Understanding the Quality of Students’ Interactions through Computer Conferencing in Higher Education from the Social Constructivist Perspective PROCEEDINGS
Veronica Hendriks, Curtin University of Technology, Australia ; Dorit Maor, Murdoch University, Australia
World Conference on Educational Multimedia, Hypermedia and Telecommunications, in Norfolk, VA ISBN 978-1-880094-42-6 Publisher: Association for the Advancement of Computing in Education (AACE), Chesapeake, VA
This paper discusses the processes of interactions among learners in higher education through computer conferencing, and provides information regarding the quality of their learning experience. In order to investigate this phenomena, the social constructivist perspective with the metaphor of "persons-in-conversation" was undertaken as a conceptual framework. The attributes of computer conferencing and its relationship to social constructivism, point to interactions as essential processes through which negotiation of meaning and co-construction of knowledge occur. To address the scarcity of research using qualitative interpretive methods in computer conferencing, constructivism as a referent for the research method was used. The principles of grounded theory was employed in the analysis of computer transcripts resulting in the emergence of seven themes. In order to verify the hypothesis pertaining to the themes, additional questions were formulated and students' end-of-semester evaluation was used. Analysis suggest that the activities occurring within the themes are dynamic interactive processes against which students' conversation take place.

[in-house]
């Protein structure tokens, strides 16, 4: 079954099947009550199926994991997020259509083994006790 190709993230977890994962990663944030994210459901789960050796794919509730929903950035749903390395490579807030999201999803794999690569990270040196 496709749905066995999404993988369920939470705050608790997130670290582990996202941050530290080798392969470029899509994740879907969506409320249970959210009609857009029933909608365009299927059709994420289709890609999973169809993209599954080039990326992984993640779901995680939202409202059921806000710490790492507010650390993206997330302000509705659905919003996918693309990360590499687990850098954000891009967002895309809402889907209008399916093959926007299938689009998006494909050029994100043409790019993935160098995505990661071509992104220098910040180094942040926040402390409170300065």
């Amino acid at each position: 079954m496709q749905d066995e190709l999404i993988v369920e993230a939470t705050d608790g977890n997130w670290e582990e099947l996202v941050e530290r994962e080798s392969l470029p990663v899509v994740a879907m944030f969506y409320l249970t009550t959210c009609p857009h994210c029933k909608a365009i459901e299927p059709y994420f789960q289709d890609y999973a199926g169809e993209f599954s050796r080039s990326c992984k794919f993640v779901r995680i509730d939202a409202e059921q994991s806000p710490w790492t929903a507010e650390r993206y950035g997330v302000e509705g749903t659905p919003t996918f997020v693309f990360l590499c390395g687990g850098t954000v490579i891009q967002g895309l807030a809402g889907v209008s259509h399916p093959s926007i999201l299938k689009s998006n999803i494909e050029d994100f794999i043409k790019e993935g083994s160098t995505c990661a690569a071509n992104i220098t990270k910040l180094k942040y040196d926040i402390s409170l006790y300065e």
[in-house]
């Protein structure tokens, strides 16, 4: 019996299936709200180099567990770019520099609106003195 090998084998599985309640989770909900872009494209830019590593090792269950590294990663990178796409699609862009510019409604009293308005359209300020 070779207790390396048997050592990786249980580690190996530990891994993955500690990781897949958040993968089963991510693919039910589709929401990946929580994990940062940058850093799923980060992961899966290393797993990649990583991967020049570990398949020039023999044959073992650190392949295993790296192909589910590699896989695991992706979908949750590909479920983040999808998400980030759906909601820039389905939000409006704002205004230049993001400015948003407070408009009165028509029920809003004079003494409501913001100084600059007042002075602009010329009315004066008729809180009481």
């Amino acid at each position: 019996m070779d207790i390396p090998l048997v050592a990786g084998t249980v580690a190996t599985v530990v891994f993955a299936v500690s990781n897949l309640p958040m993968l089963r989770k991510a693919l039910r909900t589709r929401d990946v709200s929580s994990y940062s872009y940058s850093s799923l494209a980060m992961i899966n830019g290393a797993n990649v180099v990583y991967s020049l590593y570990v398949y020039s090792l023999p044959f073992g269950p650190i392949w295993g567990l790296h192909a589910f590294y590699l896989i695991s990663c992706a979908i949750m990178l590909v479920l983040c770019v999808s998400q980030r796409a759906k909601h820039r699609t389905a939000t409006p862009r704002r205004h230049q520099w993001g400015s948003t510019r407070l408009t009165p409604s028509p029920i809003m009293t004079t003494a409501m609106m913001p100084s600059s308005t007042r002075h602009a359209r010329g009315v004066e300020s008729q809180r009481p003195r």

Hendriks, V. & Maor, D. (2001). Understanding the Quality of Students’ Interactions through Computer Conferencing in Higher Education from the Social Constructivist Perspective. In C. Montgomerie & J. Viteli (Eds.), Proceedings of World Conference on Educational Multimedia, Hypermedia and Telecommunications 2001 (pp. 730-735). Chesapeake, VA: AACE.
© 2001 AACE